Hi Jeremy Looking at the Catalogue of Meteorites by G.T.Prior and Max Hay 1953 (Harold Ridley book) I see that the Gibeon Meteorite fell in SW Africa at Great Namaqualand and the finds are well documented in this book pages 131 and 132. Many large and small masses were found over wide area and 51 large masses over 15 tons have been recovered. These specimens have found between 1838 and 1910. So it is likely that the specimen you saw at Tatton Park could well be one of those.It was classified as Iron fine octahedrite. A 1.5 lb piece was sold at Christies in February 2021 for 12.500 dollars, So the 325 lb specimen at Tatton must worth a few quid! Christies gives this description :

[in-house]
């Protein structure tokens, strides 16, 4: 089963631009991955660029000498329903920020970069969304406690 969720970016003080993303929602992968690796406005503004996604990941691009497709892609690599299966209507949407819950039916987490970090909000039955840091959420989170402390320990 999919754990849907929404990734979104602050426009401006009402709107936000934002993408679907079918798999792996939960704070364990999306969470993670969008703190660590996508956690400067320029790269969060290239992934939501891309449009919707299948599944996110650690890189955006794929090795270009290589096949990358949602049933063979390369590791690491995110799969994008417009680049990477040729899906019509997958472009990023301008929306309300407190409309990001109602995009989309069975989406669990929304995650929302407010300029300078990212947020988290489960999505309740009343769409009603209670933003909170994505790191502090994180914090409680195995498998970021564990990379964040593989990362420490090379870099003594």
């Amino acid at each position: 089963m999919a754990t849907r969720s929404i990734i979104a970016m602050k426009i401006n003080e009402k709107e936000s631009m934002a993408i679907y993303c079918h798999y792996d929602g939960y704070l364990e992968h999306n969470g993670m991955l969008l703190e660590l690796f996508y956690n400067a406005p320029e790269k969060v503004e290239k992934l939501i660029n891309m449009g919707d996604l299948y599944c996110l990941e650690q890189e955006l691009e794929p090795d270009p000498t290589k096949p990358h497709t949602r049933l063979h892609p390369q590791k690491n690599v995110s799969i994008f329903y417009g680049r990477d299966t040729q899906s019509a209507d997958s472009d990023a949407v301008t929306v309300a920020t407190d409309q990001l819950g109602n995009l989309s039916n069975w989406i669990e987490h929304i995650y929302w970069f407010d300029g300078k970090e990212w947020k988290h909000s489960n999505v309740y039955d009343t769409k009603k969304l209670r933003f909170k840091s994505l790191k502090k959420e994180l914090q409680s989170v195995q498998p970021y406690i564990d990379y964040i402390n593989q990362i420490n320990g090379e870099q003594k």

Like most iron meteorites, Gibeon meteorites formed 4.5 billion years ago within the molten core of an asteroid whose shattered remains are part of the asteroid belt. After wandering through interplanetary space, several thousand years ago the Gibeon mass slammed into Earth’s atmosphere where it exploded and rained down over what is now the Kalahari Desert in Namibia. In previous generations, indigenous tribesmen recovered small meteorite fragments at or near the surface and fashioned them into spear points and other tools. This specimen was recovered with the aid of a metal detector. Gibeon meteorites were not known to westerners until 1836. They formed deep in the iron core of an asteroid that resided between Mars and Jupiter.